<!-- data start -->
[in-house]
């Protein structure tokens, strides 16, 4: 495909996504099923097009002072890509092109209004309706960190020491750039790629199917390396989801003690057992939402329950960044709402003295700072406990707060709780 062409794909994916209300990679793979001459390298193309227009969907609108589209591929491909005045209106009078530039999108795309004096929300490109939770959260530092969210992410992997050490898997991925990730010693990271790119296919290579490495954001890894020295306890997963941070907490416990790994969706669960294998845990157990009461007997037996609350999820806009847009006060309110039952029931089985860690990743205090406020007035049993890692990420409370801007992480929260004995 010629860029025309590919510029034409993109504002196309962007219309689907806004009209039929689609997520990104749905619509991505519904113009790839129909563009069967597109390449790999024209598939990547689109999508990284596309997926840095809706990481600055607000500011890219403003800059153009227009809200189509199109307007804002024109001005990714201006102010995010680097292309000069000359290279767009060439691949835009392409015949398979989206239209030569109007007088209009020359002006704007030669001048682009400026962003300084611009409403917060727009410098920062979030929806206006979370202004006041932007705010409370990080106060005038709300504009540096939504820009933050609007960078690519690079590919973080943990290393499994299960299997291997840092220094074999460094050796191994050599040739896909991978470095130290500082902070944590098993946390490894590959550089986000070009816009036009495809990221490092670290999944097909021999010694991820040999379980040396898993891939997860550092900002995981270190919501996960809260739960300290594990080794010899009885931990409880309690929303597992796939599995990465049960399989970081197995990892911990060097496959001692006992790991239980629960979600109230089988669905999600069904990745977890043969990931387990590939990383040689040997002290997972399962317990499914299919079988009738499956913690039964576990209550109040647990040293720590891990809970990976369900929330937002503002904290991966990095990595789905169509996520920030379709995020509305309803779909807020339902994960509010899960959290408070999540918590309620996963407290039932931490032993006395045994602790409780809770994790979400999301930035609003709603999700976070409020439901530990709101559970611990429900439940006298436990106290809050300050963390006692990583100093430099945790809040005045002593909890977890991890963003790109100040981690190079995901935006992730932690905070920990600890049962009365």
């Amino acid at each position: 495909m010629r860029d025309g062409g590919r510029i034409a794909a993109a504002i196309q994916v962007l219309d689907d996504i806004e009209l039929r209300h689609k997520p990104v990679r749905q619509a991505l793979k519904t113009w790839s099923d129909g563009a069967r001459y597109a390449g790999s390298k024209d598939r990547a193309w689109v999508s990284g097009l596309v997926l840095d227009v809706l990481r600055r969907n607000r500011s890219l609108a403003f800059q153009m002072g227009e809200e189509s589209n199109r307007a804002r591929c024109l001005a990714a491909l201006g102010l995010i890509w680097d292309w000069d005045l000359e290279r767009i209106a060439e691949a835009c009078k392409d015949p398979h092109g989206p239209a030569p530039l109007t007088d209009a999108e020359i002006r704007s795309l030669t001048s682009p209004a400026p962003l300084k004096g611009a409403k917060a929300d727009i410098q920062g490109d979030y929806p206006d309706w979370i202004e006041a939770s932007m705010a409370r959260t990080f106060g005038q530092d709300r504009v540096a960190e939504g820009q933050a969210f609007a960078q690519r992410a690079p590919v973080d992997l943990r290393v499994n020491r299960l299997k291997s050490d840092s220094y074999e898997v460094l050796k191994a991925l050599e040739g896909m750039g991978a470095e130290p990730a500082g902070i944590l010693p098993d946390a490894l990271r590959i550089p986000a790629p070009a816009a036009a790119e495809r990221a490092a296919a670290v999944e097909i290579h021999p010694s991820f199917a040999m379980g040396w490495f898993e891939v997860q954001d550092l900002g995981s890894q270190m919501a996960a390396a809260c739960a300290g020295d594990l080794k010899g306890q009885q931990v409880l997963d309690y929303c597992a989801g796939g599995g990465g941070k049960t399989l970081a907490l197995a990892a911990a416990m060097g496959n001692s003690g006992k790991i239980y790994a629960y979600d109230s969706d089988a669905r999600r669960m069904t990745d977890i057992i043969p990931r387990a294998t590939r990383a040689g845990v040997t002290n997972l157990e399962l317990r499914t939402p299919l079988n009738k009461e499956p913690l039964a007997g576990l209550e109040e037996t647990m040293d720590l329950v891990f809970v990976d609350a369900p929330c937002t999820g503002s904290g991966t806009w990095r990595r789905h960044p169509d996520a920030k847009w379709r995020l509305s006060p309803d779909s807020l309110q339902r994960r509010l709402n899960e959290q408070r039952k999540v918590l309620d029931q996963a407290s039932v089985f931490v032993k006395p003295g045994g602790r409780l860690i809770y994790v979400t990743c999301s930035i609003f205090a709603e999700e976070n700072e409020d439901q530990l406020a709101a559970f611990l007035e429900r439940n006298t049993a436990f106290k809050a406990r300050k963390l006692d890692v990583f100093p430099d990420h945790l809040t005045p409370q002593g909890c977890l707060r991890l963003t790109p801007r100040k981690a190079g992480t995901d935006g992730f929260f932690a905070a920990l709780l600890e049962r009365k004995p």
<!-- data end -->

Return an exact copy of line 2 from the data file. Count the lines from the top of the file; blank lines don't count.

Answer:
């Protein structure tokens, strides 16, 4: 495909996504099923097009002072890509092109209004309706960190020491750039790629199917390396989801003690057992939402329950960044709402003295700072406990707060709780 062409794909994916209300990679793979001459390298193309227009969907609108589209591929491909005045209106009078530039999108795309004096929300490109939770959260530092969210992410992997050490898997991925990730010693990271790119296919290579490495954001890894020295306890997963941070907490416990790994969706669960294998845990157990009461007997037996609350999820806009847009006060309110039952029931089985860690990743205090406020007035049993890692990420409370801007992480929260004995 010629860029025309590919510029034409993109504002196309962007219309689907806004009209039929689609997520990104749905619509991505519904113009790839129909563009069967597109390449790999024209598939990547689109999508990284596309997926840095809706990481600055607000500011890219403003800059153009227009809200189509199109307007804002024109001005990714201006102010995010680097292309000069000359290279767009060439691949835009392409015949398979989206239209030569109007007088209009020359002006704007030669001048682009400026962003300084611009409403917060727009410098920062979030929806206006979370202004006041932007705010409370990080106060005038709300504009540096939504820009933050609007960078690519690079590919973080943990290393499994299960299997291997840092220094074999460094050796191994050599040739896909991978470095130290500082902070944590098993946390490894590959550089986000070009816009036009495809990221490092670290999944097909021999010694991820040999379980040396898993891939997860550092900002995981270190919501996960809260739960300290594990080794010899009885931990409880309690929303597992796939599995990465049960399989970081197995990892911990060097496959001692006992790991239980629960979600109230089988669905999600069904990745977890043969990931387990590939990383040689040997002290997972399962317990499914299919079988009738499956913690039964576990209550109040647990040293720590891990809970990976369900929330937002503002904290991966990095990595789905169509996520920030379709995020509305309803779909807020339902994960509010899960959290408070999540918590309620996963407290039932931490032993006395045994602790409780809770994790979400999301930035609003709603999700976070409020439901530990709101559970611990429900439940006298436990106290809050300050963390006692990583100093430099945790809040005045002593909890977890991890963003790109100040981690190079995901935006992730932690905070920990600890049962009365």